I think that prices for high quality photography / movie equipment will remain pretty high for some time. Quality images mean big pixels (such is physics). Millions of big pixels mean big sensors (see the sensor size of Red's 617, which if released as presented, would very much surprise me). Big sensors mean big lenses. All of that costs money. More the extra weight turns off most casual buyers, so the market shrinks, so you can't sell as many, so the price goes up. In short, the future will be full of whiz-bang point and shoots that produce crap images but cost nothing, and about the same number of high quality cameras costing about the same as today.

But it would be really cool if they shrunk an Adaptive Optics package to fit an SLR sized telephoto lens.
posted by Popular Ethics at 11:47 AM on November 14, 2008


Which medium supports a data rate of 13 GBps?

In all likelihood the image would be broken up into chunks sent down multiple concurrent channels.

Is there any point upping the resolution to 5k, 6k, and beyond?

Yes. Your target medium isn't always going to be a television. Think: billboards, signs, banners, the sides of the Space Shuttles... all kinds of places. :)

The thing that blows me away is that in a short time we probably have will have 20+ MP DSLRs that shoot 1080p video with perfect color for less than 1000 bucks, ...while 5 or so years ago nobody had technology like that. What's gonna happen in 20 years?

It's already getting pretty close. Personally, I think this plus easy-to-use video editing software (Final Cut Pro, Premiere, etc.) could lead to a huge new wave of independent filmmakers. It's getting to the point where the barrier to entry won't be production costs, it will be the price of talent--both the acting and directing kind.
posted by Civil_Disobedient at 11:48 AM on November 14, 2008


Oh, and...

Has glass gotten much better / cheaper over the last 20 years?

Yes and no. There are some really great lens designs out there these days, and the introduction of anti-vibration technology and enhanced focusing systems means more shots in focus than ever before. You don't see as many really awesome specialty lenses like you did in the 60s (like the UV lenses that cost more than a new car). But Canon and Nikon are still doing their best to keep it 'real' for the old-school contingency. For (Nikon) examples: 200mm f/2 AF/S VR or the 24mm f/3.5 Tilt-Shift.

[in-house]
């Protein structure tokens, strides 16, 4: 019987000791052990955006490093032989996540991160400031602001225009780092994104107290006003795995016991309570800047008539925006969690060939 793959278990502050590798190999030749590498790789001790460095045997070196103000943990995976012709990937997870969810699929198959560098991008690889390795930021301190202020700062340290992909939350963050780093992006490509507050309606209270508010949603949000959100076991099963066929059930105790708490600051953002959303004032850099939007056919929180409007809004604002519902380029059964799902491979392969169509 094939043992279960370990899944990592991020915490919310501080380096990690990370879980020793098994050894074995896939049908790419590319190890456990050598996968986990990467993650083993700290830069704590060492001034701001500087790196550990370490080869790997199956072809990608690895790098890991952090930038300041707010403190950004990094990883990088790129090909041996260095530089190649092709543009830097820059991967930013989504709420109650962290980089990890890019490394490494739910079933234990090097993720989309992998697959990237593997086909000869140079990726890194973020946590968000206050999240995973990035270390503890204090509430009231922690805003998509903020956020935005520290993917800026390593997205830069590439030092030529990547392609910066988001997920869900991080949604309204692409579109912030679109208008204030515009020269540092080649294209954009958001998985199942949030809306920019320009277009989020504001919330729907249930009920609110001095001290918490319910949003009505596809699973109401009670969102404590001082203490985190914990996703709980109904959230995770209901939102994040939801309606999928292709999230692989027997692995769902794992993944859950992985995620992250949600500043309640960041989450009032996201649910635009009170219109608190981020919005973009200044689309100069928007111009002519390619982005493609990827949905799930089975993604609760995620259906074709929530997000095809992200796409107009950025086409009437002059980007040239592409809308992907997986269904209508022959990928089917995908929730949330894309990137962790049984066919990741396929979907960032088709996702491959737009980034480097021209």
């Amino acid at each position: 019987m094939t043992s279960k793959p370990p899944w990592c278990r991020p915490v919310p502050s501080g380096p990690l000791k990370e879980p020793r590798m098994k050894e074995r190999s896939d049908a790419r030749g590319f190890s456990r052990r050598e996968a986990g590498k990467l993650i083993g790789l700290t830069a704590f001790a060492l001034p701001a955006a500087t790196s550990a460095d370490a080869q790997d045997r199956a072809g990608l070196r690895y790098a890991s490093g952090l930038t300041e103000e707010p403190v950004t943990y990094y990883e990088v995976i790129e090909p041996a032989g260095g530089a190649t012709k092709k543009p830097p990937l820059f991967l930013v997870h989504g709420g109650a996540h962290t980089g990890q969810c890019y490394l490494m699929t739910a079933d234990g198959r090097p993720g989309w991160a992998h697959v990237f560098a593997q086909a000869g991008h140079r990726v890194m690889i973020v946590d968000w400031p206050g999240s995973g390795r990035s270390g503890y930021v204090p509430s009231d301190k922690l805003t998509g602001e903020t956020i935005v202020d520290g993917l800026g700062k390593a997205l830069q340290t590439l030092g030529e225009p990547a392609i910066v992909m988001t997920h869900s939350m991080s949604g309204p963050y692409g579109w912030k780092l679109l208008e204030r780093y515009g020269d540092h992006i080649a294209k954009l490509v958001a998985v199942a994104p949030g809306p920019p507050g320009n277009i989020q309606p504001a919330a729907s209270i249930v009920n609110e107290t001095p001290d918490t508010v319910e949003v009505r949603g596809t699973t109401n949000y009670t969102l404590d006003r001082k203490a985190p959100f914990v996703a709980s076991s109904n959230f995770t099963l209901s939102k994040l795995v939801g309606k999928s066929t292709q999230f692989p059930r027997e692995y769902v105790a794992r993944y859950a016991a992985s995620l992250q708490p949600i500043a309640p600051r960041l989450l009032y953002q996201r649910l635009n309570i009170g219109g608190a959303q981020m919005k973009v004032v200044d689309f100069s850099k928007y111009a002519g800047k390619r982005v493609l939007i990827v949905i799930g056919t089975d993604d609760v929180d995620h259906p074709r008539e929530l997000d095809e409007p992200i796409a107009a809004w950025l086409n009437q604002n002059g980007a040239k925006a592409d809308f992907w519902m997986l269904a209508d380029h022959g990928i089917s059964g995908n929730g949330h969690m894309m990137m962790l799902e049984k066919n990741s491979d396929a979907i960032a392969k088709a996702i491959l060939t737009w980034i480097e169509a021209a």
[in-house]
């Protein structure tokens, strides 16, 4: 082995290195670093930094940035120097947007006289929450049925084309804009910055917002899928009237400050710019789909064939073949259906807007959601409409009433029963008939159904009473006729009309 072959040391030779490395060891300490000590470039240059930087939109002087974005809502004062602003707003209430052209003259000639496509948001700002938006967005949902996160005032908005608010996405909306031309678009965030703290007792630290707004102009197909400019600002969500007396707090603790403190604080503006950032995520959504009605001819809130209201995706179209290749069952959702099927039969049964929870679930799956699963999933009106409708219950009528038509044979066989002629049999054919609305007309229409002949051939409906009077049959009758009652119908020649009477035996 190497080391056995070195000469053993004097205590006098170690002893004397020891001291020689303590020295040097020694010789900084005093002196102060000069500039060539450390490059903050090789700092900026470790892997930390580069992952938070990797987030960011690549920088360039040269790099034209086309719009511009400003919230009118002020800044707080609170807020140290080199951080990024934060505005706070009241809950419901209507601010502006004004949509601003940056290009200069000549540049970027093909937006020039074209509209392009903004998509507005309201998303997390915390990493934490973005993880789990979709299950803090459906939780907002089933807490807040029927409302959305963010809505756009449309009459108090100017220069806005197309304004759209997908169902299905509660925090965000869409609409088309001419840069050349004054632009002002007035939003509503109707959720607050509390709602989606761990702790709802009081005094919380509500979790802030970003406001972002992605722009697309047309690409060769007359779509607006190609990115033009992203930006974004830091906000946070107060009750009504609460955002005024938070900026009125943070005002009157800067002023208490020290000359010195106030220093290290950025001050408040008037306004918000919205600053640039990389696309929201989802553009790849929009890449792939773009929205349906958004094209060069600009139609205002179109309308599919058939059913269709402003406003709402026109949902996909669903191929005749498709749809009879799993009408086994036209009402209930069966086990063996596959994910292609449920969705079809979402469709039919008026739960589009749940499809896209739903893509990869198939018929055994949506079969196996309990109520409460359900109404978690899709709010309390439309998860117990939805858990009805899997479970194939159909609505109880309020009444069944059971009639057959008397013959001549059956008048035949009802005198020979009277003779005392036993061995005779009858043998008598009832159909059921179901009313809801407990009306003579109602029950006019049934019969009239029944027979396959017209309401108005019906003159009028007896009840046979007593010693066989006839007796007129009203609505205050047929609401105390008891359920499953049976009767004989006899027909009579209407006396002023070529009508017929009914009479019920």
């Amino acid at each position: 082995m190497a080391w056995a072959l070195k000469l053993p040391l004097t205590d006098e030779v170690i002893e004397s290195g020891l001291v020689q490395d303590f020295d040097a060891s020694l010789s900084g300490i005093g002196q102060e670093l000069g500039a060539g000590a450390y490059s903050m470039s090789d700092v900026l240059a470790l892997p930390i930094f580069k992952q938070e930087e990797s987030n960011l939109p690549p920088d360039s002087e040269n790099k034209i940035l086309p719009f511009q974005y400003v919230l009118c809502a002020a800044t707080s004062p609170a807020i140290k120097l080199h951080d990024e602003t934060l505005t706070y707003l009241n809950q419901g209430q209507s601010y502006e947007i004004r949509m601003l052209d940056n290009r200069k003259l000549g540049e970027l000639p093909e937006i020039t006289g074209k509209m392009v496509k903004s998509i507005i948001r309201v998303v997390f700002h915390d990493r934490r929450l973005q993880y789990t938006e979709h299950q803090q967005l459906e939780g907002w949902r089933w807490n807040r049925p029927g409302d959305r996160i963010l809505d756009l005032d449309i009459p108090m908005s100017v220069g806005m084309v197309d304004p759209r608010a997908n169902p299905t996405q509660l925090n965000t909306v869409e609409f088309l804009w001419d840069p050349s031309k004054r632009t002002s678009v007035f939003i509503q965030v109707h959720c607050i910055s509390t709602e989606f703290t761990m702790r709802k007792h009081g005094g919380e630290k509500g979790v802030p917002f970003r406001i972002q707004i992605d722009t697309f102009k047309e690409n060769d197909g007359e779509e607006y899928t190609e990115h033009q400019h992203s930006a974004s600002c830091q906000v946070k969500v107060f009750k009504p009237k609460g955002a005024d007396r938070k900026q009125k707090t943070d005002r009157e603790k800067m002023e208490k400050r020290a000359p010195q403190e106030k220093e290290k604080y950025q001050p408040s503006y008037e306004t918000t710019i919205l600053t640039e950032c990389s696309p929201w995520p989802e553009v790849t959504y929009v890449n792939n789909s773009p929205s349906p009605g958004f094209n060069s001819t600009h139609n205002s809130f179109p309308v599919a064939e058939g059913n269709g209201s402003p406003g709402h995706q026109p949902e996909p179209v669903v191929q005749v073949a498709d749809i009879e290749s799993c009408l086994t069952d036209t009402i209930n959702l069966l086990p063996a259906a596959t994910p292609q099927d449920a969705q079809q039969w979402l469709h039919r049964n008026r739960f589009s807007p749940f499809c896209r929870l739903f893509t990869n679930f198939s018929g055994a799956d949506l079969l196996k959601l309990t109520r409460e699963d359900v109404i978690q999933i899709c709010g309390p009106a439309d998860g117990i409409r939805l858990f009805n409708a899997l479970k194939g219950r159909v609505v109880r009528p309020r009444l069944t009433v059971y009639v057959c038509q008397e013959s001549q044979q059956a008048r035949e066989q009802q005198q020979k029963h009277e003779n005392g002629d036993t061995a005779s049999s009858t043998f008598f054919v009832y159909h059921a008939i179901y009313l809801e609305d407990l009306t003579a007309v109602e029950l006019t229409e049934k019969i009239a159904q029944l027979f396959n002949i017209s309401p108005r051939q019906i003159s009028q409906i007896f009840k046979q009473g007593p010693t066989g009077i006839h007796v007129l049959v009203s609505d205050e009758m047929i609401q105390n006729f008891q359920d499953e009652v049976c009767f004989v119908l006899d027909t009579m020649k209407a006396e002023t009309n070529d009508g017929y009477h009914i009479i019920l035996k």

posted by Civil_Disobedient at 11:55 AM on November 14, 2008


20 years ago we didn't have ... many lenses with larger apertures than f/8.

What the hell sort of crazed lenses were you using in 1988? Musta taken a tripod everywhere!
posted by bonaldi at 12:16 PM on November 14, 2008


Two things: the ridiculous resolution helps because the output is truly a RAW format, meaning among other things, no sharpening at all. One of the first things to do with that output is shrink it to about half the size - an extremely effective method of sharpening that sacrifices resolution without destroying IQ. Nevertheless, the 28K should absolutely be called the Brainfuck.

And the 5D mkII (and to a much lesser extent the D90) are cool and much less expensive, but are coming at the idea of convergence from the photographer's side, not the filmmaker's side. One of the things filmmakers really desire is true RAW output, not quicktime files that have been pre-processed (albeit by that Digic IV processor, which is pretty sweet).

I'm just glad they're working on the ultimate DSMC from both angles.

(Before somebody beats me to the punch, yes, Reverie was shot by Vincent Laforet with a 5D mkII ... and also a helicopter.)
posted by EnjoyBed at 12:57 PM on November 14, 2008


The idea of this being something that scares Canon/Nikon in the short term is absurd. The cheapest system you could assemble with this is something like $6000, and in sensor size it'll be vastly inferior to the multi-thousand-dollar Canon/Nikon option. The Honda/Lamborghini comparison is spot on - not that it's absurd to say that RED won't ever get cheaper, or that its low end will go up against the Canon 1Ds line, but that's very far in the future.

The competition here isn't Canon, or Nikon; it's Hasselblad, Mamiya, and now Leica, in the medium-format professional range. If a camera doesn't cost multiple tens of thousands of dollars, this announcement isn't competition to it in any way.
posted by Tomorrowful at 1:20 PM on November 14, 2008


bonaldi: What the hell sort of crazed lenses were you using in 1988? Musta taken a tripod everywhere!

Yeah, I figured someone would call me out on that. I exagerated, but it seems to me the trend is towards wider lenses, especially at the telephoto end.
posted by Popular Ethics at 1:25 PM on November 14, 2008


It's really interesting to see them shift paradigms so dramatically though, going to a *completely* modular system, like some engineer's "what if we did this the right way"'s wet dream.

My Hasselblad 500c/m is completely modular and it was designed quite a while ago.


Personally as a professional I could care less about this (why anyone would want to have to edit video footage down to stills? what a nightmare). I can see how this would be useful for event shooting though, especially if you are covering it with video anyways.
posted by bradbane at 4:41 PM on November 14, 2008


The competition here isn't Canon, or Nikon; it's Hasselblad, Mamiya, and now Leica, in the medium-format professional range. If a camera doesn't cost multiple tens of thousands of dollars, this announcement isn't competition to it in any way.

The full name of the company is RED Digital Cinema Camera Company. I think this was made mainly with filmmakers in mind. So the competition is Sony.
posted by afu at 12:04 AM on November 15, 2008